Fasciation in Flowers – What You Need To Know

If you’ve ever taken a walk around your garden and noticed some flowers looking a bit different to others; just the sheer variation, there’s a good chance that’s due to your fasciation in flowers, it’s certainly not a bad thing. Whilst fasciation can cause plants to look considerably less attractive than exactly the same flower species, it can also make them look beautiful. It’s a very strange condition. It certainly interesting point when we debated the positive effects on mind and body of gardening.

Discovering these fasciations can be quite intriguing, but at the same time it can also be somewhat disheartening if it starts playing havoc with your flowers. Read on to find out more about this rare condition, what causes it, and how it can be treated or prevented for your future growths?

What Is Fasciation?

Simply put, the word fasciation means to be bound by a band or bandage. This is reflective of what a flower with fasciation looks like. More often than not, a flower which is affected by fasciation can be identified by a variety of common problems or mutations, if you will. Flower stems can appear much flatter and wider than the average plant and some may even have more flower heads than expected.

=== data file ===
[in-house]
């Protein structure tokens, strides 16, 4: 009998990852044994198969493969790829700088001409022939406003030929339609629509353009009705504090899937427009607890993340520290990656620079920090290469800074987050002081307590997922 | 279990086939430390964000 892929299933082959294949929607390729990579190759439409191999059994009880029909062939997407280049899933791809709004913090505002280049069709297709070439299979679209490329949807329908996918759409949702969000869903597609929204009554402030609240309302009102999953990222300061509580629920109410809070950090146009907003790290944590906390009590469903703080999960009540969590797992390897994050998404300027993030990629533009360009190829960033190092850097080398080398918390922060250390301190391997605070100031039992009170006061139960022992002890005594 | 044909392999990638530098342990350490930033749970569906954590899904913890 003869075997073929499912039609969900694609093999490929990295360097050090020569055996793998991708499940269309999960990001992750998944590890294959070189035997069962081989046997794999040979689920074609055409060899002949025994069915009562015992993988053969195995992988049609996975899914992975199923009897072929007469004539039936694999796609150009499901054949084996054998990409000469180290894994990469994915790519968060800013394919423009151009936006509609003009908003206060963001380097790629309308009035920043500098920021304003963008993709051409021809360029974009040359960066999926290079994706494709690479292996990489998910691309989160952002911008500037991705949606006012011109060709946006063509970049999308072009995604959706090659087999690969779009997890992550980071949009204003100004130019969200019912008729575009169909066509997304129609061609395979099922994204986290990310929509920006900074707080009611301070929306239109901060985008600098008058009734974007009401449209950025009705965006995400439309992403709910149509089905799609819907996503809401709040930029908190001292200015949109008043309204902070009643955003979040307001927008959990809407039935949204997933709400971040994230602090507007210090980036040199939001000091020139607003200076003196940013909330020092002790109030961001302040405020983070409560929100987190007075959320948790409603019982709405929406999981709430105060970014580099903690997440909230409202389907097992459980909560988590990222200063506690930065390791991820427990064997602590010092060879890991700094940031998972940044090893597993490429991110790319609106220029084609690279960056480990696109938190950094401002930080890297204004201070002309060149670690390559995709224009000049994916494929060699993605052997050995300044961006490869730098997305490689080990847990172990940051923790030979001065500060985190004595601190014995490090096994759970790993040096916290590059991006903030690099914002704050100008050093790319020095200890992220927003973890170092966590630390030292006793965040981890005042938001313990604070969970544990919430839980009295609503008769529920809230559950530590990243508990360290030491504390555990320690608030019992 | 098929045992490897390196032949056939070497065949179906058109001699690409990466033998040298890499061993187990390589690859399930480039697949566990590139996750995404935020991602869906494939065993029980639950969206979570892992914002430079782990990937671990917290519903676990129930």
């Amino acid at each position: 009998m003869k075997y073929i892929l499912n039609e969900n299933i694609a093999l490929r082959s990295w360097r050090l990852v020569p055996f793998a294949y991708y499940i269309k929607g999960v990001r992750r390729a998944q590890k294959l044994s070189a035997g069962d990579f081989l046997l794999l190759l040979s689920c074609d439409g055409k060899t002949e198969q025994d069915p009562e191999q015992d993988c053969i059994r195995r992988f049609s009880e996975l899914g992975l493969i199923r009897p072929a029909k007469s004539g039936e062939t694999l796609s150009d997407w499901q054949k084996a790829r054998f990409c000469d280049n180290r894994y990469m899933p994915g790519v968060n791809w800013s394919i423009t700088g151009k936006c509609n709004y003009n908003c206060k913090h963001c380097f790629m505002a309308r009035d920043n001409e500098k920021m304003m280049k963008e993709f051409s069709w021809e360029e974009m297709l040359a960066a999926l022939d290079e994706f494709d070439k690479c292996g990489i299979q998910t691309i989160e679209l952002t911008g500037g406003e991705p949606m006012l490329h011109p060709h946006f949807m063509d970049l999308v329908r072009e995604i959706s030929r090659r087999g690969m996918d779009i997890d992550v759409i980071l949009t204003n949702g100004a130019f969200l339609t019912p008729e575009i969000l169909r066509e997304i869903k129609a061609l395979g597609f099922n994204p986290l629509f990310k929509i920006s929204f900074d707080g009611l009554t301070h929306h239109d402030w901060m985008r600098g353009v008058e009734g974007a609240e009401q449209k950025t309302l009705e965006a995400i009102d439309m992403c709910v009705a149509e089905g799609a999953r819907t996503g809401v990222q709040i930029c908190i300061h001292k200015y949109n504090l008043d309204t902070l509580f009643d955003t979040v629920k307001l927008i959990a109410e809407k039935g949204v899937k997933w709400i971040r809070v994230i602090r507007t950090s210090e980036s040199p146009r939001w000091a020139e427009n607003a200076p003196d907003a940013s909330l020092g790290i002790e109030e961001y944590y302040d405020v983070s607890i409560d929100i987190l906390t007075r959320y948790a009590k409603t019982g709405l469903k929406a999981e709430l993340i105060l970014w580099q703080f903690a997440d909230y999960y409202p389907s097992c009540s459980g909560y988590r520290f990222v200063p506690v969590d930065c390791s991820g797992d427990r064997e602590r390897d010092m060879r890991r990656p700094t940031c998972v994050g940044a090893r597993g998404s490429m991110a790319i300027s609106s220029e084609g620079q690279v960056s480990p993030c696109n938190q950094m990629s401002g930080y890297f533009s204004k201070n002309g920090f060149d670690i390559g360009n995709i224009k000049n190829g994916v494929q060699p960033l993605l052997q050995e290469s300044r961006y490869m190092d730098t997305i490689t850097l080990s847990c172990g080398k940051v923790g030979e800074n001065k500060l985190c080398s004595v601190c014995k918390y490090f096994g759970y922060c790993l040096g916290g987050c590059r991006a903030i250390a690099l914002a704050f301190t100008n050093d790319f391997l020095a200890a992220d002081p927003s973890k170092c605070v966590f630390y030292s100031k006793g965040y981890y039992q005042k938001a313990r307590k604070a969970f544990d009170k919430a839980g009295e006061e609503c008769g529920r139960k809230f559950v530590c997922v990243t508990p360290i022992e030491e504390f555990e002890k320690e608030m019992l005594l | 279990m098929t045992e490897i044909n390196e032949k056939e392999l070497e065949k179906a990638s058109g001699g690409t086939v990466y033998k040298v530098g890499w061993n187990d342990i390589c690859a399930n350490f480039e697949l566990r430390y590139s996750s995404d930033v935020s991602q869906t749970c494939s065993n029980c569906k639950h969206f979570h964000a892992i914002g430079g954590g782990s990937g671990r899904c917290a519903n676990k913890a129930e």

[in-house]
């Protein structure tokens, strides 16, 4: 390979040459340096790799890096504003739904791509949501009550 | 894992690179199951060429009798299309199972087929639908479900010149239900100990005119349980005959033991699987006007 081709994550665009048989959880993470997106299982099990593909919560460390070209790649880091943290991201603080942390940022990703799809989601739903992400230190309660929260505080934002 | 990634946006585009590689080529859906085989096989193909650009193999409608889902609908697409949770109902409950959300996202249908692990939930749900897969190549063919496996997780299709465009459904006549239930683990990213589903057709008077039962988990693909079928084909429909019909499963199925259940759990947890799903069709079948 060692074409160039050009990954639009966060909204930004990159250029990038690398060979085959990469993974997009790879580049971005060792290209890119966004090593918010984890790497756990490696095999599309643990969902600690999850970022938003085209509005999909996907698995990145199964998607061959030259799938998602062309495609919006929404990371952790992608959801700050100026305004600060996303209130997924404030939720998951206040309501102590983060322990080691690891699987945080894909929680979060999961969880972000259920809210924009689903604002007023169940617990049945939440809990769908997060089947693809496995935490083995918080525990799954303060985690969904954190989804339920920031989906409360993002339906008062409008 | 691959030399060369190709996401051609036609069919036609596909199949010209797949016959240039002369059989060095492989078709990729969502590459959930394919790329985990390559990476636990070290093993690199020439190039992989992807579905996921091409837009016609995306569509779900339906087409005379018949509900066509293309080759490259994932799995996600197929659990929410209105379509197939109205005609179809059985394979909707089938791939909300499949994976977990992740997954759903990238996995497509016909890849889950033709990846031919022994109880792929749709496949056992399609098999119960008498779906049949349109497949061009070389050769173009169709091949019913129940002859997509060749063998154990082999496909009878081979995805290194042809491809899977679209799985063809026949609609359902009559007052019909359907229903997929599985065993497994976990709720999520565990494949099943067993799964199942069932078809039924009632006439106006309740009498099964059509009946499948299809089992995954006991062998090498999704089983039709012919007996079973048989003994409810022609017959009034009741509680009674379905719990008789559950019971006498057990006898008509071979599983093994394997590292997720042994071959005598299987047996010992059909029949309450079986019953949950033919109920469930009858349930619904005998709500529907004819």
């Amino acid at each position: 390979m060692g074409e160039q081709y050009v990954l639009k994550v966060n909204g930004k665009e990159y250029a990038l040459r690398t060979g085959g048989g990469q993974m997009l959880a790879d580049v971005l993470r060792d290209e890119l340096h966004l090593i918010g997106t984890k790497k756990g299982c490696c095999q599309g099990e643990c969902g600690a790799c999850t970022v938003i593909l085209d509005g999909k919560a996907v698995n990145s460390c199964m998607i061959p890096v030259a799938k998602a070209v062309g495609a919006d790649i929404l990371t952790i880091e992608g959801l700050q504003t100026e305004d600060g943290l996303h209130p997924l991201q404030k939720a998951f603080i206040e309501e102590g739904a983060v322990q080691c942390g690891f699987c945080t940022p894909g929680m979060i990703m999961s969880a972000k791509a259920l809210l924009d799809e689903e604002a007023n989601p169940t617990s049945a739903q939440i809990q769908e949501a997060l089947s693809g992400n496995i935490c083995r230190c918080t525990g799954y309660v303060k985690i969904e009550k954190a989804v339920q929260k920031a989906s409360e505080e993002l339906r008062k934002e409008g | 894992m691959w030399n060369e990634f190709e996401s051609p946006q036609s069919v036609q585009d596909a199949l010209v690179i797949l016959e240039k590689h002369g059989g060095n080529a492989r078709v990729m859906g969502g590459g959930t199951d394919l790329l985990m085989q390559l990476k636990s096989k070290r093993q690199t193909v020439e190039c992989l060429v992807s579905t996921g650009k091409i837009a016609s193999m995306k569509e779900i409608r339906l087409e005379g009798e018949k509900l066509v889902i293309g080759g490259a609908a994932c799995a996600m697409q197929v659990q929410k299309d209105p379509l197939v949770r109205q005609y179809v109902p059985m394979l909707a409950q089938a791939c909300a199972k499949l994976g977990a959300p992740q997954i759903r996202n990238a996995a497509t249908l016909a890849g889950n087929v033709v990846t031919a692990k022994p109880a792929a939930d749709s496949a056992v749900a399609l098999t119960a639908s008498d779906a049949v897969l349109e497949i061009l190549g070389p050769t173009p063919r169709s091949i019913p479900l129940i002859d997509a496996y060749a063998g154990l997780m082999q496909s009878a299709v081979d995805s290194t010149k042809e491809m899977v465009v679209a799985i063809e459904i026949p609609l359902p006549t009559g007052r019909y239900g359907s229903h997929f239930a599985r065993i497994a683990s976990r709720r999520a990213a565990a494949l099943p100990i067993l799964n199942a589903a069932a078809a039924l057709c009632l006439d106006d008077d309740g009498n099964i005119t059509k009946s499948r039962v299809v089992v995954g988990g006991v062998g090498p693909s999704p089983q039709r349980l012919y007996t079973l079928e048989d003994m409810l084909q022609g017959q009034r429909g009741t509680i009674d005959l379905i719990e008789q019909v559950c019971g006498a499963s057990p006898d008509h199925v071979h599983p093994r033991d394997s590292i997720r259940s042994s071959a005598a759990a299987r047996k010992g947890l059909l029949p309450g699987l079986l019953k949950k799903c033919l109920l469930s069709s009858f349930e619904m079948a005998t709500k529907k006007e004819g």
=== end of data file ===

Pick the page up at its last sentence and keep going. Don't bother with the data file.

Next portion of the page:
It can adhere itself to many parts of a plant including the stem, root, flower head and even the fruits in some rare instances. Shoots that are fused into others are another common identifier. Also be on the look-out for certain parts of the plant that dramatically increase in weight or size. How much fasciation actually deforms a plant is usually dependent upon where on the plant becomes damaged and affected. If the damage occurs closer to the tip of the plant, there will likely be minimal distortion, whereas if it occurs lower down at the base of the plant, it’s likely that the entire plant will be impacted by deformation. It’s probably best to send it to the compost bin but others use is it for growing prize vegetables.